Ask yourself the following questions:
- Have I used a GPS device to find an address or store?
- Have I called someone on my cell phone or sent a text message?
- Have I used a credit card with a computer chip?
- Have I bought gas using a credit card machine at the pump?
- Have I viewed a movie or read an ebook online?
As I have been discussing in this present series, genealogy is being swept along, mostly kicking and screaming, into the overall information age. Come now, you say, have you really ever seen a genealogist kicking and screaming? No, not really, I answer, but I have seen them doggedly resist change. Just this week, I have helped more than a few genealogists who were not comfortable with computers and who kept referring to their huge piles of handwritten notes and photocopies.
Back in the 1980s when I started using computers for recording my genealogical information, the computer and its disk storage were merely surrogates for the piles of paper I had accumulated. I was not really involved in "information processing," I was merely using a different method of recording my information. For many years, the change over from recording to processing occurred in small incremental stages, but during the past two years the changes finally passed the divide and I no longer do any mere recording.
What is the difference? For one thing, it is far more of a change than simply converting microfilm to digital images. What has happened is that the directional flow of information has changed from being initiated by my own research, to evaluating and processing information that is automatically sent to me in quantities that I can hardly manage and could not imagine only a few years ago. In short, when I started doing genealogy, it was like going to a well to get some water. I had to decide to get up and fill the water bucket. Today, genealogy is like indoor plumbing, all I have to do is turn on the faucet and take a drink. What is most interesting are the large number of genealogists who still do not have the "indoor plumbing" of genealogy, but pride themselves in their ability to use the outhouse or privy.
Here is another example. If I drive to downtown Salt Lake City, Utah (or many other cities) and I want to park my car, I can no longer feed a few dimes or quarters into a parking meter. I have to park my car and then go to an electronic device that will take my credit card and pay for the time I want to park. I then place the receipt for the transaction on my dash. If you want to see how the process works, you can go to the "Meter Info" webpage. What this illustrates is that there has been a fundamental change in the method payment is made for parking. So what?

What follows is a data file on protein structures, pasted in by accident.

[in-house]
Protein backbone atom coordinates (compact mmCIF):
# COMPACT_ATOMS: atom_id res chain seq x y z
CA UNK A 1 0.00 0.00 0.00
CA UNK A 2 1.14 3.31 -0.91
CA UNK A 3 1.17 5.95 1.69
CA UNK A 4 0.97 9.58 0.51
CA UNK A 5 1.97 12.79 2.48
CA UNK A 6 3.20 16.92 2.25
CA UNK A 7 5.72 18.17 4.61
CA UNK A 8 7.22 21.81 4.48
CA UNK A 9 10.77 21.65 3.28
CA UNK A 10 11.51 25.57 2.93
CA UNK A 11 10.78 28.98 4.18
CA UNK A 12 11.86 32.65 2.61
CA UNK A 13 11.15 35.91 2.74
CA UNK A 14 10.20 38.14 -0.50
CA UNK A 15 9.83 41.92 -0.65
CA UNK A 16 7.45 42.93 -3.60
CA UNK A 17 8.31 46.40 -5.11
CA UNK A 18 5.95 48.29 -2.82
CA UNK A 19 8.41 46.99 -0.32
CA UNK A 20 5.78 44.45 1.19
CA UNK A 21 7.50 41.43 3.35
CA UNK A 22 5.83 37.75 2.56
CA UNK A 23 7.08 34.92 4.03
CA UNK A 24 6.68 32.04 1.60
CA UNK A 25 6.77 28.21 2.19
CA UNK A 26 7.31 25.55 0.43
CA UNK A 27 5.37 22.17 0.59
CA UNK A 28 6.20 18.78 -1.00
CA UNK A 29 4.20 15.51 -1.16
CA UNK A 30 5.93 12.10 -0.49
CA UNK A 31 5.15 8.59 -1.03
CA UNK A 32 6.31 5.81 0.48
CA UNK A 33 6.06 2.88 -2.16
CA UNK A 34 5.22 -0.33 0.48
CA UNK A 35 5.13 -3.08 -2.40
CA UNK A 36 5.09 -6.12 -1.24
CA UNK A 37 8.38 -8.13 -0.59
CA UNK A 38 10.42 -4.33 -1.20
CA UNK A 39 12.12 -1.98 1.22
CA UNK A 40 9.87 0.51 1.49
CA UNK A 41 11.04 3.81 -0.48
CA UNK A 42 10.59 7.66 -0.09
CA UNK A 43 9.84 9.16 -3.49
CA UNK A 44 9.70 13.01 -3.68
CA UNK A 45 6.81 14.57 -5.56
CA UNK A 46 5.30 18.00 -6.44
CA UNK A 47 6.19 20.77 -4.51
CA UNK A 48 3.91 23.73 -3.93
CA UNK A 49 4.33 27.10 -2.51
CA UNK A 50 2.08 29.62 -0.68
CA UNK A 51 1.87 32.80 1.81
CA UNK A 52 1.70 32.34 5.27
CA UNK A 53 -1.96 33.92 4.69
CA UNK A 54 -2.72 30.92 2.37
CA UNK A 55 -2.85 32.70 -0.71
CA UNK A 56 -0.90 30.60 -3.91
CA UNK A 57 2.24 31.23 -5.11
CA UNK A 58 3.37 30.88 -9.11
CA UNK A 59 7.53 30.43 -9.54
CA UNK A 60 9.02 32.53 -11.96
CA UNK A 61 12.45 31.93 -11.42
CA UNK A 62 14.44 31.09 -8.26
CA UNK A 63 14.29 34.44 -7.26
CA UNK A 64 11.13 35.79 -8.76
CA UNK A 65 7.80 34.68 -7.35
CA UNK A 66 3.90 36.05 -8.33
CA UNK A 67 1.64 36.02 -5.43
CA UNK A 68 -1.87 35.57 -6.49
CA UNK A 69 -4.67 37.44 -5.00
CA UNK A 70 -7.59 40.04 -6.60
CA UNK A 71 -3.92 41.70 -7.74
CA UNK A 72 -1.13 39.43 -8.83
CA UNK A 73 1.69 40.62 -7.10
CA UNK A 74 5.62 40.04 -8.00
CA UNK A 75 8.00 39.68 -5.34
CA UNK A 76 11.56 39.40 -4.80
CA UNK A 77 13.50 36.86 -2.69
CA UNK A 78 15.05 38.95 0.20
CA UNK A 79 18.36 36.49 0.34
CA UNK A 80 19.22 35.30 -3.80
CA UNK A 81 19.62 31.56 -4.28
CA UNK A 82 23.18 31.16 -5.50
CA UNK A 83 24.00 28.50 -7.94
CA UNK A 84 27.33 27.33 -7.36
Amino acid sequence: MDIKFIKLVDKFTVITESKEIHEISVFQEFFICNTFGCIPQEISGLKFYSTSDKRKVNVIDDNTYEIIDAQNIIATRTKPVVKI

There has been a fundamental way that genealogical research can be done but unlike parking meters in downtown Salt Lake, the changeover is not yet mandatory. We are not only still mired in paper, we have yet to begin adjusting to the change at all.
What has changed?
First of all, I no longer have a "separately maintained" database for my genealogical information. Secondly, I am instantly apprised of the entries made by anyone else working on the same people I am researching. I can see what they are doing and they can see what I am doing. At the same time I am reviewing my entries and analyzing the information I have entered, I can see additional information that has been "discovered" for me automatically by the online program. When I have question about an event in my ancestor's life, I can immediately search multiple databases for the answer. I have the resources of more than the entire Salt Lake City, Family History Library, with a few exceptions, literally at my fingertips. Here is a concrete example.
I look at this entry in the FamilySearch.org Family Tree.
The information showing here is a summary of over 100 years of genealogical research. There are several problems with these entries. For example, the marriage date for James Chattell and Sarah Andrews is after the birth of the first two children. Obviously, this can happen. But it does raise a question. Here is the substance of an email message I got from one of my family members about these entries:
Here is a page from the Farcet Parish records. The first entry is the christening of Maria Chattel daughter of James (LZ59-NWH) & Sarah Chattel on 30 Dec 1801. The second entry is the burial of Sarah, wife of James Chattel on the same day. So James had a first wife, who also happened to be named Sarah.
So, the first two children were from one marriage and the rest from a second marriage, both to wives named Sarah. Until quite recently, how would I have known that someone had found this additional information? If I had noticed the discrepancy, I would have had to do my own research. But then, how would anyone know what I did? What is also interesting is that this information was obtained from the family member looking at the parish register in England and the image came from a cell phone.
No, we are not entirely divorced from paper records, but the big difference is that I didn't have to go to England or even leave my office to learn this information. Those genealogists who are working on the "own" records on their "own" computer program and maintaining their "own" files are simply missing this type of collaboration.
As I mention in the title to this series, this is merely the dawn of the impact of the Information Age on genealogy. We will not spend too much time, I suspect, mired in the past. Tune in for the next installment.
Here are the earlier posts in this series.